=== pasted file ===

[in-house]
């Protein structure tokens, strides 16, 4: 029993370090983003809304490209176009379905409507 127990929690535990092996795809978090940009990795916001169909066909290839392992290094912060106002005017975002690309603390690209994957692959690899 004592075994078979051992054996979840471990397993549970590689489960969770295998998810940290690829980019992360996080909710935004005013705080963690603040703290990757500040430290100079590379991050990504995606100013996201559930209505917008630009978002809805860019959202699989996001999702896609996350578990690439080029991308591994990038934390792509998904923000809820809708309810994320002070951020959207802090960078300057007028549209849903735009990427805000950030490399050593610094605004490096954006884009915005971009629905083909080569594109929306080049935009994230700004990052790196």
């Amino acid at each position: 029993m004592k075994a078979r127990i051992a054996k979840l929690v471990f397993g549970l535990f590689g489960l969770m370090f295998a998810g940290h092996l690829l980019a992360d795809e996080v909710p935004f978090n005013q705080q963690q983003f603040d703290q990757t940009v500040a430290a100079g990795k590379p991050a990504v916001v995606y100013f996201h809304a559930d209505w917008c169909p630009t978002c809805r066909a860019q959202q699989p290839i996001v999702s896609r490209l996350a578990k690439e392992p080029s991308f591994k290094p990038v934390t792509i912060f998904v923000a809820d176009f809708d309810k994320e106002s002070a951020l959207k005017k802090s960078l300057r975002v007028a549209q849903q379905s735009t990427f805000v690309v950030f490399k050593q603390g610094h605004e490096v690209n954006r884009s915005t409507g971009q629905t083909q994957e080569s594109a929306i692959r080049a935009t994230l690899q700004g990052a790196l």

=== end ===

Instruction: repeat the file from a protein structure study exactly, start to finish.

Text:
[in-house]
């Protein structure tokens, strides 16, 4: 029993370090983003809304490209176009379905409507 127990929690535990092996795809978090940009990795916001169909066909290839392992290094912060106002005017975002690309603390690209994957692959690899 004592075994078979051992054996979840471990397993549970590689489960969770295998998810940290690829980019992360996080909710935004005013705080963690603040703290990757500040430290100079590379991050990504995606100013996201559930209505917008630009978002809805860019959202699989996001999702896609996350578990690439080029991308591994990038934390792509998904923000809820809708309810994320002070951020959207802090960078300057007028549209849903735009990427805000950030490399050593610094605004490096954006884009915005971009629905083909080569594109929306080049935009994230700004990052790196």
């Amino acid at each position: 029993m004592k075994a078979r127990i051992a054996k979840l929690v471990f397993g549970l535990f590689g489960l969770m370090f295998a998810g940290h092996l690829l980019a992360d795809e996080v909710p935004f978090n005013q705080q963690q983003f603040d703290q990757t940009v500040a430290a100079g990795k590379p991050a990504v916001v995606y100013f996201h809304a559930d209505w917008c169909p630009t978002c809805r066909a860019q959202q699989p290839i996001v999702s896609r490209l996350a578990k690439e392992p080029s991308f591994k290094p990038v934390t792509i912060f998904v923000a809820d176009f809708d309810k994320e106002s002070a951020l959207k005017k802090s960078l300057r975002v007028a549209q849903q379905s735009t990427f805000v690309v950030f490399k050593q603390g610094h605004e490096v690209n954006r884009s915005t409507g971009q629905t083909q994957e080569s594109a929306i692959r080049a935009t994230l690899q700004g990052a790196l």